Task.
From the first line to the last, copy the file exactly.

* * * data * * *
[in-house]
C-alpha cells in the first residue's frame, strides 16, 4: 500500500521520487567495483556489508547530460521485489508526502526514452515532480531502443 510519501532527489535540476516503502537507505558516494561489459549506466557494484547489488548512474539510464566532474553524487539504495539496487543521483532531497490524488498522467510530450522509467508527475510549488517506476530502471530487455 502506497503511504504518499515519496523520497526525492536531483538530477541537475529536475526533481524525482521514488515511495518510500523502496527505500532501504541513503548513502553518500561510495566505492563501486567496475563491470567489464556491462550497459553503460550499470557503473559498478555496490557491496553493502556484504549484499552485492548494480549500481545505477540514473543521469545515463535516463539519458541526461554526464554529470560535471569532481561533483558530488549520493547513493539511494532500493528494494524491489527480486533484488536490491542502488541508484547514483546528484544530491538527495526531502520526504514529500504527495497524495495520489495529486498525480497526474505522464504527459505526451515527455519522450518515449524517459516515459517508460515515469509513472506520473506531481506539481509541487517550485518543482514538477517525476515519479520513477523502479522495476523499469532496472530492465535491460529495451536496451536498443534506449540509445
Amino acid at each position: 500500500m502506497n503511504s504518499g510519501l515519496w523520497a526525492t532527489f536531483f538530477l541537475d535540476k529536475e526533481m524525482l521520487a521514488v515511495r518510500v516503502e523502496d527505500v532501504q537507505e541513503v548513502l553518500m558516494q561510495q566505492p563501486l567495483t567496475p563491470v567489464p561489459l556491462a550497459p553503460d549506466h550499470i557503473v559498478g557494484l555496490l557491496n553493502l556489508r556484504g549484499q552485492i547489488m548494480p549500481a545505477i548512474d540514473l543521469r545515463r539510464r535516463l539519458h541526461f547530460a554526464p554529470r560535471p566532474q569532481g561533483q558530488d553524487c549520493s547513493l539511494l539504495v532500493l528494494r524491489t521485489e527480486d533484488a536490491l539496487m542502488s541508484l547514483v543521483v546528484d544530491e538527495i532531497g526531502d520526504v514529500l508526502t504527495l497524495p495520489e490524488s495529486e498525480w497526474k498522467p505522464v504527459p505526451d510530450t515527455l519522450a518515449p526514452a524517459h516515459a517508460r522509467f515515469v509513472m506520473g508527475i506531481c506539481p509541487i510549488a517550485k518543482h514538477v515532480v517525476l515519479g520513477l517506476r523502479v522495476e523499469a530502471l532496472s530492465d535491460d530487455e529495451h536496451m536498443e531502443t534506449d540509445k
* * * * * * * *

[in-house]
C-alpha cells in the first residue's frame, strides 16, 4: 500500500521520487567495483556489508547530460521485489508526502526514452515532480531502443 510519501532527489535540476516503502537507505558516494561489459549506466557494484547489488548512474539510464566532474553524487539504495539496487543521483532531497490524488498522467510530450522509467508527475510549488517506476530502471530487455 502506497503511504504518499515519496523520497526525492536531483538530477541537475529536475526533481524525482521514488515511495518510500523502496527505500532501504541513503548513502553518500561510495566505492563501486567496475563491470567489464556491462550497459553503460550499470557503473559498478555496490557491496553493502556484504549484499552485492548494480549500481545505477540514473543521469545515463535516463539519458541526461554526464554529470560535471569532481561533483558530488549520493547513493539511494532500493528494494524491489527480486533484488536490491542502488541508484547514483546528484544530491538527495526531502520526504514529500504527495497524495495520489495529486498525480497526474505522464504527459505526451515527455519522450518515449524517459516515459517508460515515469509513472506520473506531481506539481509541487517550485518543482514538477517525476515519479520513477523502479522495476523499469532496472530492465535491460529495451536496451536498443534506449540509445
Amino acid at each position: 500500500m502506497n503511504s504518499g510519501l515519496w523520497a526525492t532527489f536531483f538530477l541537475d535540476k529536475e526533481m524525482l521520487a521514488v515511495r518510500v516503502e523502496d527505500v532501504q537507505e541513503v548513502l553518500m558516494q561510495q566505492p563501486l567495483t567496475p563491470v567489464p561489459l556491462a550497459p553503460d549506466h550499470i557503473v559498478g557494484l555496490l557491496n553493502l556489508r556484504g549484499q552485492i547489488m548494480p549500481a545505477i548512474d540514473l543521469r545515463r539510464r535516463l539519458h541526461f547530460a554526464p554529470r560535471p566532474q569532481g561533483q558530488d553524487c549520493s547513493l539511494l539504495v532500493l528494494r524491489t521485489e527480486d533484488a536490491l539496487m542502488s541508484l547514483v543521483v546528484d544530491e538527495i532531497g526531502d520526504v514529500l508526502t504527495l497524495p495520489e490524488s495529486e498525480w497526474k498522467p505522464v504527459p505526451d510530450t515527455l519522450a518515449p526514452a524517459h516515459a517508460r522509467f515515469v509513472m506520473g508527475i506531481c506539481p509541487i510549488a517550485k518543482h514538477v515532480v517525476l515519479g520513477l517506476r523502479v522495476e523499469a530502471l532496472s530492465d535491460d530487455e529495451h536496451m536498443e531502443t534506449d540509445k